# Math Crosswalk - 3rd Grade

### Operations & Algebraic Thinking

 Common Core Standard © AASL Learning Standard(s) 3.OA.1. Interpret products of whole numbers, e.g., interpret 5 × 7 as the total number of objects in 5 groups of 7 objects each. For example, describe a context in which a total number of objects can be expressed as 5 × 7. 1.1.1 - Follow an inquiry-based process in seeking knowledge in curricular subjects, and make the real-world connection for using this process in own life. 3.OA.2. Interpret whole-number quotients of whole numbers, e.g., interpret 56 Ã· 8 as the number of objects in each share when 56 objects are partitioned equally into 8 shares, or as a number of shares when 56 objects are partitioned into equal shares of 8 objects each. 1.1.1 - Follow an inquiry-based process in seeking knowledge in curricular subjects, and make the real-world connection for using this process in own life. 3.OA.3. Use multiplication and division within 100 to solve word problems in situations involving equal groups, arrays, and measurement quantities, e.g., by using drawings and equations with a symbol for the unknown number to represent the problem. 2.1.1 - Continue an inquiry-based research process by applying critical-thinking skills (analysis, synthesis, evaluation, organization) to information and knowledge in order to construct new understandings, draw conclusions, and create new knowledge. 3.OA.4. Determine the unknown whole number in a multiplication or division equation relating three whole numbers. 2.1.3 - Use strategies to draw conclusions from information and apply knowledge to curricular areas, real-world situations, and further investigations. 3.OA.5. Apply properties of operations as strategies to multiply and divide. Examples: If 6 × 4 = 24 is known, then 4 × 6 = 24 is also known. (Commutative property of multiplication.) 3 × 5 × 2 can be found by 3 × 5 = 15, then 15 × 2 = 30, or by 5 × 2 = 10, then 3 × 10 = 30. (Associative property of multiplication.) Knowing that 8 × 5 = 40 and 8 × 2 = 16, one can find 8 × 7 as 8 × (5 + 2) = (8 × 5) + (8 × 2) = 40 + 16 = 56. (Distributive property.) 1.1.2 - Use prior and background knowledge as context for new learning. 2.1.3 - Use strategies to draw conclusions from information and apply knowledge to curricular areas, real-world situations, and further investigations. 3.OA.6. Understand division as an unknown-factor problem. For example, find 32 ÷ 8 by finding the number that makes 32 when multiplied by 8. 3.OA.7. Fluently multiply and divide within 100, using strategies such as the relationship between multiplication and division (e.g., knowing that 8 × 5 = 40, one knows 40 ÷ 5 = 8) or properties of operations. By the end of Grade 3, know from memory all products of two one-digit numbers. 4.1.6 - Organize personal knowledge in a way that can be called upon easily. 3.OA.8. Solve two-step word problems using the four operations. Represent these problems using equations with a letter standing for the unknown quantity. Assess the reasonableness of answers using mental computation and estimation strategies including rounding. 1.4.3 - Monitor gathered information, and assess for gaps or weaknesses. 2.1.3 - Use strategies to draw conclusions from information and apply knowledge to curricular areas, real-world situations, and further investigations. 2.1.6 - Use the writing process, media and visual literacy, and technology skills to create products that express new understandings. 3.OA.9. Identify arithmetic patterns (including patterns in the addition table or multiplication table), and explain them using properties of operations. For example, observe that 4 times a number is always even, and explain why 4 times a number can be decomposed into two equal addends. 2.1.1 - Continue an inquiry-based research process by applying critical-thinking skills (analysis, synthesis, evaluation, organization) to information and knowledge in order to construct new understandings, draw conclusions, and create new knowledge.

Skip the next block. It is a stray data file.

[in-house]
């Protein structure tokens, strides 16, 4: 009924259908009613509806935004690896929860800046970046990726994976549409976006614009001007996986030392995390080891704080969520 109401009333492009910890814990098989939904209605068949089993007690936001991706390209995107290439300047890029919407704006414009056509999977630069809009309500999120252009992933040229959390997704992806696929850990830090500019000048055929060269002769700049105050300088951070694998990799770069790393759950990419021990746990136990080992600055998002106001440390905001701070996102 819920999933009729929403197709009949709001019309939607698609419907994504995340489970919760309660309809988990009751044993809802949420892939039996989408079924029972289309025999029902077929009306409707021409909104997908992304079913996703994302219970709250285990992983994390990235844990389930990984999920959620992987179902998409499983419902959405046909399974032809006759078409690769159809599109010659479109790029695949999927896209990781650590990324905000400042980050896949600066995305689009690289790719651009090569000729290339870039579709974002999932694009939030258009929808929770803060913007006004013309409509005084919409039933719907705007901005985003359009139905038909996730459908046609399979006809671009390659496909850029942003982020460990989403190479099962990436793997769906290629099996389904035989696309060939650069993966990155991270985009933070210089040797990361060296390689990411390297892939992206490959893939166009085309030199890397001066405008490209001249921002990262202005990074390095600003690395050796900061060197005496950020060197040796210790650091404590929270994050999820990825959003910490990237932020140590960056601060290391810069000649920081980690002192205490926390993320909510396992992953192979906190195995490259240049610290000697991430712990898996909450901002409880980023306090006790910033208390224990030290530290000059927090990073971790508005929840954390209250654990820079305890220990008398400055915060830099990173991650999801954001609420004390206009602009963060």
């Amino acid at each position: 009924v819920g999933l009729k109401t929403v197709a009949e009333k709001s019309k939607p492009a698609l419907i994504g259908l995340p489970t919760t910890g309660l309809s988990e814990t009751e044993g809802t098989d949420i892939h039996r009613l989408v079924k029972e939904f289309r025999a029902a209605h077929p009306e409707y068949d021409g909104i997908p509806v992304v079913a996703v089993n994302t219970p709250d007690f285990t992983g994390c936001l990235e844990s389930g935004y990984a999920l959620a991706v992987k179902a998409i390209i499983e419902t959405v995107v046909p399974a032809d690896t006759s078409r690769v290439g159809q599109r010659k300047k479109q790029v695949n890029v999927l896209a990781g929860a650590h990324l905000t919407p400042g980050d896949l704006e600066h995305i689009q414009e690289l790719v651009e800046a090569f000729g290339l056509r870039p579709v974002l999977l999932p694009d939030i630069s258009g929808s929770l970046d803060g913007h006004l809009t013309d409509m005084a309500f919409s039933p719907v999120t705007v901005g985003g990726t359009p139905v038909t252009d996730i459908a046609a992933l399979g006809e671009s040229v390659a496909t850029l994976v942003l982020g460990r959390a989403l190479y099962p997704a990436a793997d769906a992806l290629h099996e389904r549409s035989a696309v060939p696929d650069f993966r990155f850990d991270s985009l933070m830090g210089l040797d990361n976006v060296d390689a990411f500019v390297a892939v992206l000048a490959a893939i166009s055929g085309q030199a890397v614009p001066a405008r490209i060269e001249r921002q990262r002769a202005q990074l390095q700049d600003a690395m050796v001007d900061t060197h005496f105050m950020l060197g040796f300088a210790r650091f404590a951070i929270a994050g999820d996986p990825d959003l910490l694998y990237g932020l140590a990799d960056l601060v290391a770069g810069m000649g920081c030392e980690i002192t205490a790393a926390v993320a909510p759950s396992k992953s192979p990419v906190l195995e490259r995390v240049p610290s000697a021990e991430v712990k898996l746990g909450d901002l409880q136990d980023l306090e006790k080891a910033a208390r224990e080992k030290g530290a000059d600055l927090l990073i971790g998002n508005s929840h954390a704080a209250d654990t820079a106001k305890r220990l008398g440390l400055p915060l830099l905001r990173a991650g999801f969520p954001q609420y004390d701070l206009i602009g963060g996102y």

### Number & Operations in Base Ten

 Common Core Standard © AASL Learning Standard(s) 3.NBT.1. Use place value understanding to round whole numbers to the nearest 10 or 100. 2.1.1 - Continue an inquiry-based research process by applying critical-thinking skills (analysis, synthesis, evaluation, organization) to information and knowledge in order to construct new understandings, draw conclusions, and create new knowledge. 3.NBT.2. Fluently add and subtract within 1000 using strategies and algorithms based on place value, properties of operations, and/or the relationship between addition and subtraction. 2.1.1 - Continue an inquiry-based research process by applying critical-thinking skills (analysis, synthesis, evaluation, organization) to information and knowledge in order to construct new understandings, draw conclusions, and create new knowledge. 3.NBT.3. Multiply one-digit whole numbers by multiples of 10 in the range 10–90 (e.g., 9 × 80, 5 × 60) using strategies based on place value and properties of operations. 2.1.1 - Continue an inquiry-based research process by applying critical-thinking skills (analysis, synthesis, evaluation, organization) to information and knowledge in order to construct new understandings, draw conclusions, and create new knowledge.

### Number & Operations—Fractions¹